Kim Jones was born in 1944 in San Bernardino, California but has lived and worked in New York since 1982. For the past five decades Jones has been building up a consistent body of work that includes drawings, sculptures, performances and installations. The Last Shape of Things is his fifth solo exhibition since he joined Zeno X Gallery in 2003.
A number of biographic elements help to understand certain motifs better. At the age of seven, for instance, Kim Jones was diagnosed with Perthes' disease, a disorder of the hip joint, and was forced to spend three years in a wheelchair. To combat the boredom he began to draw intensively. The drawings he made were inspired by the war games that he played as a child and represented battlefields in which crosses and points attacked each other. These drawings would later lead to his famous war drawings, which took on an entirely new layer of meaning once he had taken part in the Vietnam War between 1966 and 1969.
In the early 1970s Kim Jones returned to Los Angeles where he developed his alter ego, Mudman. At the time LA was the place where artists such as Paul McCarthy, Chris Burden, Barbara T. Smith, Allan Kaprow and John Baldessari were coming together to organise exhibitions, live actions and performances. The body, civil-rights activism, sexual liberation and opposition to the war were prominent themes. As Mudman, Kim Jones wandered the streets of Los Angeles, taking in the beach, the subway and the art galleries. He was barely dressed but was smeared with mud, and on his back he carried a construction made out of branches, pieces of cloth and foam rubber. Jones turned his body into a living sculpture and in doing so brought art into the public space.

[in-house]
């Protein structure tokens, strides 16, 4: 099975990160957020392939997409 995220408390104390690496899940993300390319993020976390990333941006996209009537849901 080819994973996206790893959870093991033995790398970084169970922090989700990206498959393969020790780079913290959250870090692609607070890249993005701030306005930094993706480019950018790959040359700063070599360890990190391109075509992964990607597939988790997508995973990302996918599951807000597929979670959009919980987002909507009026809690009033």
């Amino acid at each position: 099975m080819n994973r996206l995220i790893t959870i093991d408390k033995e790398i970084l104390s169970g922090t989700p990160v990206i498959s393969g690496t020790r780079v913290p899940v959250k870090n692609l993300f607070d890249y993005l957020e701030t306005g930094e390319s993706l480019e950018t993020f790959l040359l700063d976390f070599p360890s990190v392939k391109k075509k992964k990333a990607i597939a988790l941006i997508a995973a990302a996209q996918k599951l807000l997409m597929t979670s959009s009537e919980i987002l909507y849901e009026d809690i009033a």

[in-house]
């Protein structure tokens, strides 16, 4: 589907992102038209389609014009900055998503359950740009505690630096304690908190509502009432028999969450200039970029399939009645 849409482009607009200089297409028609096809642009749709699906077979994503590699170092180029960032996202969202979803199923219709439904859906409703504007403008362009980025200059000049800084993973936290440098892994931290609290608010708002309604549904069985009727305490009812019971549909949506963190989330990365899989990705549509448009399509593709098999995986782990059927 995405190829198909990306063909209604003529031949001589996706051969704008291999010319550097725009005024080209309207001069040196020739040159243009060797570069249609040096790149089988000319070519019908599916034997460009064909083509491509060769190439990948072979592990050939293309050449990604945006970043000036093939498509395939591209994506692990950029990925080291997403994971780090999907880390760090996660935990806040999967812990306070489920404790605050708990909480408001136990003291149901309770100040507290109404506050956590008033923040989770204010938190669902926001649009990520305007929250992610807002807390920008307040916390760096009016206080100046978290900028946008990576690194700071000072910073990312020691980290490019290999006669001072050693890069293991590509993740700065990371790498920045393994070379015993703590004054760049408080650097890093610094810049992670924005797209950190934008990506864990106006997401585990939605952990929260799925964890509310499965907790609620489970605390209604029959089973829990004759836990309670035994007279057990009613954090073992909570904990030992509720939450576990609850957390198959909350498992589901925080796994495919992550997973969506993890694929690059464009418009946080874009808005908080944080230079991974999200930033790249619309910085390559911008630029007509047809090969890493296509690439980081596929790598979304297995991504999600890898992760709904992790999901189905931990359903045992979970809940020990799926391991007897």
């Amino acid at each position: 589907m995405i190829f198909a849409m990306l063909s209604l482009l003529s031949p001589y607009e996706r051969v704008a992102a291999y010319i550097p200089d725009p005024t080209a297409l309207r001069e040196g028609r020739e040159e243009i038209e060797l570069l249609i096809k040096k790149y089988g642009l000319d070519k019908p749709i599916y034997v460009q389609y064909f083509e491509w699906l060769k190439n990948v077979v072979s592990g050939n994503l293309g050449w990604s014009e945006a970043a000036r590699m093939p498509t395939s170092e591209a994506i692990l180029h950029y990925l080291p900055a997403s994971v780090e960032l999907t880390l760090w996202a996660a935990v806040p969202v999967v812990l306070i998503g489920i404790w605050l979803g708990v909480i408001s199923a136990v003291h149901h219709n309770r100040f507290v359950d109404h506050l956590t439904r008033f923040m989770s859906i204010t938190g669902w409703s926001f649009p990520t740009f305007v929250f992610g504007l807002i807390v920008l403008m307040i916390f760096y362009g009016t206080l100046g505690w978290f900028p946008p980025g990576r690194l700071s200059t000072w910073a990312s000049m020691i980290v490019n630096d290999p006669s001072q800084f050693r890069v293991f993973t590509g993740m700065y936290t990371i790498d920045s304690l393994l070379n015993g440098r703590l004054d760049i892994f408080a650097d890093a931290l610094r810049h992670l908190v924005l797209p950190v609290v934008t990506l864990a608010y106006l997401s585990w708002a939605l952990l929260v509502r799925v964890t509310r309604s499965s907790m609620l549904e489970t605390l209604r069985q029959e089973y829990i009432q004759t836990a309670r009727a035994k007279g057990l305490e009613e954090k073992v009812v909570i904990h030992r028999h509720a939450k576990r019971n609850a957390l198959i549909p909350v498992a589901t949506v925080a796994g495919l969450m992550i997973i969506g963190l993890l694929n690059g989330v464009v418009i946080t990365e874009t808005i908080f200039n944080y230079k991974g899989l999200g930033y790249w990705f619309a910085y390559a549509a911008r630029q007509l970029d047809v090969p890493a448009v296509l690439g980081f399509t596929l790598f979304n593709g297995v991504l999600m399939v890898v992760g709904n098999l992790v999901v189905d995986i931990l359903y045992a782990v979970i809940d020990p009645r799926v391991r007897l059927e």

Given the ephemeral character of the medium, the photos that were made during his performances proved to be highly important documents. For Jones, however, the photos are a lot more than just documentation; he continues to draw and paint on the prints and as such creates autonomous works. Photographic pieces are often combined with fantastic figures and elements from his dreams and connected by association. The drawings often have different dates because Jones continues to work on them over the years. Erasing, changing and transmuting forms and figures are typical of his drawing practice as is the horror vacui. Jones regularly seeks to connect with his works by 'updating' them.
During his residency at PS1 in New York in 1983–1984, he created a sculpture that he could carry on his back when he performed as his alter ego, Mudman. This Mudman Structure (small) is presented in the exhibitionas a historic artefact and as a remnant of his performative practice. The same structure was also used inperformances that he carried out in the New York subway and in the New Museum in New York in 1986. During his residency at PS1, Jones also started painting and working on the clothes that he wore. He transformed his T-shirts, jackets and shoes into Mudman-like sculptures, covered in war drawings.
The work of Kim Jones is included in the prominent public collections of the Metropolitan Museum of Art, New York; MoMA, New York; Museum of Contemporary Art, Los Angeles; Centre Pompidou, Paris; Hammer Museum, Los Angeles; LACMA, Los Angeles; Museum Boijmans Van Beuningen, Rotterdam; SFMOMA, San Francisco; Whitney Museum of American Art, New York, amongst others.
The work of Kim Jones has featured in group exhibitions such as the Sydney Biennale; Venice Biennale; Guggenheim Museum, New York; MCA, San Diego; Museum of Contemporary Art, Los Angeles; MoMA, New York; LACMA, Los Angeles; The Drawing Center, New York. His work will soon be on show at the Smithsonian American Art Museum in Washington.
Press release courtesy Zeno X Gallery.